I went to another dealership and after test driving a few cars the sales guy sat down with me and asked how much I had available to put down. I told him my bank account is none of his business. He didn't get the sale either.

I went to a third dealership and there were no forms or "fishing questions." The guy just discussed with me the rates they're allowed to do and what he was flexible on. I signed a 3 year lease.

Moral of the story: Price isn't determined by your client's budget so don't worry about it.

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Your answer is fine, but is written in the context of bidding on a job. If we're talking RFP type relations, that makes sense. But hopefully one doesn't have to spend time bidding on every project. Hopefully a lot of their clients come to them based on reputation, past work, or the like. In those situations, it's expected that budgets will be talked about. In the end, your price isn't determined by the client's budget, but the project costs absolutely are. –  DA01 Apr 3 at 15:01
    
Simple example...let's just take a basic project of printing a brochure. How can you bid the project properly without a ballpark budget? There's a vast difference between short-run photocopying and large-run 4 color offset printing with die-cuts and varnish. The design solution you come up with will vary quiet a bit knowing which way they want to go. You may charge exactly the same for both solutions, but knowing the budget is key to knowing which solution you should be working on providing them. –  DA01 Apr 3 at 15:03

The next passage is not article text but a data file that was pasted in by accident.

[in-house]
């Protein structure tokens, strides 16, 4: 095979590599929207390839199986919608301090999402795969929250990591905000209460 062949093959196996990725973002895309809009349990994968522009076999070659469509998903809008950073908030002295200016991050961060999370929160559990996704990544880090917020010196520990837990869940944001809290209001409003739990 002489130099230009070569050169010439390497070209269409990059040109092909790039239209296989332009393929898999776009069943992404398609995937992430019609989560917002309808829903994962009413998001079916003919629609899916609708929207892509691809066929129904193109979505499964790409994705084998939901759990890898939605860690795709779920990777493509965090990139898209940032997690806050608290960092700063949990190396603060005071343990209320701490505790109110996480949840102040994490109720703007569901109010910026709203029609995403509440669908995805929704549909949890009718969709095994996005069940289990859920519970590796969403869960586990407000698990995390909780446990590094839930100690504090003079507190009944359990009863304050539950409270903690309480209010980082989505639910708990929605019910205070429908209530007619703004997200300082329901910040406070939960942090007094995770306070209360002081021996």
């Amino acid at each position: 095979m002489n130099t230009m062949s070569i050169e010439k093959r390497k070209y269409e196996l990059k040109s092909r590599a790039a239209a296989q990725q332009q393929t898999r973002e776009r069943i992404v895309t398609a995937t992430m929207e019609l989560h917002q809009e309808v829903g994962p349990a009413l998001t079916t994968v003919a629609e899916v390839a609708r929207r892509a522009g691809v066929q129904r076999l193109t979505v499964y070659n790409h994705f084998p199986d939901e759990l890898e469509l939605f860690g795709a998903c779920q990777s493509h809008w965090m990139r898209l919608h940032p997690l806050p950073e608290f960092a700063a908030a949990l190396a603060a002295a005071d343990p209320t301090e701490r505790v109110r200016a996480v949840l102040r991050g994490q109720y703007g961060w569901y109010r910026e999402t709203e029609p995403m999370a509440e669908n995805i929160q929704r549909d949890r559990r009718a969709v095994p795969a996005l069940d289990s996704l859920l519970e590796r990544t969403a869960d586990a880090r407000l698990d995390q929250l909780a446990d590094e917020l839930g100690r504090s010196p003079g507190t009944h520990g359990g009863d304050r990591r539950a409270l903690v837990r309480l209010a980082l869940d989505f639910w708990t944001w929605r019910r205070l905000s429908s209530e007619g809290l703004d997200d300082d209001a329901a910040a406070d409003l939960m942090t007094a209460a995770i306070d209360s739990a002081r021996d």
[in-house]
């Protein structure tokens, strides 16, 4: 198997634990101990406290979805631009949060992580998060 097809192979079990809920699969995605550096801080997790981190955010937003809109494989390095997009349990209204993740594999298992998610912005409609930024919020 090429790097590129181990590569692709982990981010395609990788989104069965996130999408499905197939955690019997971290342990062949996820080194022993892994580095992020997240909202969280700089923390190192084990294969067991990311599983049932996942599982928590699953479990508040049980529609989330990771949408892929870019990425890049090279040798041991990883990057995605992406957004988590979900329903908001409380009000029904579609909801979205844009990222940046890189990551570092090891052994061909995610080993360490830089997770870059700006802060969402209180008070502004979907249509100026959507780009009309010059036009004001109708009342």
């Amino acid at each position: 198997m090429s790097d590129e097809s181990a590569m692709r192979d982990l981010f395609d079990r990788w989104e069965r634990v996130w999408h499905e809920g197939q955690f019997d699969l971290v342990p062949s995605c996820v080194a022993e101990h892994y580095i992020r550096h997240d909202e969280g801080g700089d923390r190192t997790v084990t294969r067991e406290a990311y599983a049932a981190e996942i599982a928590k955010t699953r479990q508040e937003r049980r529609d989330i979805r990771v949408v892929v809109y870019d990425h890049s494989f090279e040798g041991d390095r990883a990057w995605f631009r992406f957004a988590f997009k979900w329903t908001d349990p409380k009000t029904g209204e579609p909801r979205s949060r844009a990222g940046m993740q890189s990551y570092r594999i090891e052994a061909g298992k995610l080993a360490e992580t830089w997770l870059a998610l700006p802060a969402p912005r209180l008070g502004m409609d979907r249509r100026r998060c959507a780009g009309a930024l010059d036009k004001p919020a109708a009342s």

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This varies a lot by culture. Where I live, if you turn down every job that 'fishes' your expected salary, you'll never get a job with a stranger. You'd be lucky if they don't demand your previous pay slip for these jobs! However, these budget questions are quite rude which will hurt your chances. Unless you're screening and filtering potential clients, it should be avoided. –  Muz Apr 3 at 15:18
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@DA01 your last comment, about budget (in the other answer) before even meeting is the issue. Now that you said that everything else is fine. Your two comments here are perfectly acceptable but you have to meet with them and discuss things first. –  Ryan Apr 3 at 15:26
    
@Ryan yep, that was a miss on my part. I agree, asking BEFORE the meeting is a different scenario. –  DA01 Apr 3 at 15:31

Related: http://freelancing.stackexchange.com/questions/1304/whose-responsibility-is-to-give-budget-for-job-freelancer-or-client/1317#1317

I never ask for budget. I have my pricing. I price what is inline with my pricing. Then the client can mention their budget if they want to.

To me "What's your budget" has 2 outcomes:

  1. Asks you to lower pricing to meet their smaller budget than your standard pricing would entail.

  2. Gives unethical designers the opportunity to price more than they would if they were unaware of the budget.

Neither of these should be a contributing factor to your pricing. Therefore, there's little need to know the client's budget before providing a quote/bid. You should know your rates, gather an understanding of what the client needs, then price based on your rates. Only afterwards may budget be a concern if the client indicates their budget is lower than your pricing. They, obviously won't mention if their budget is higher.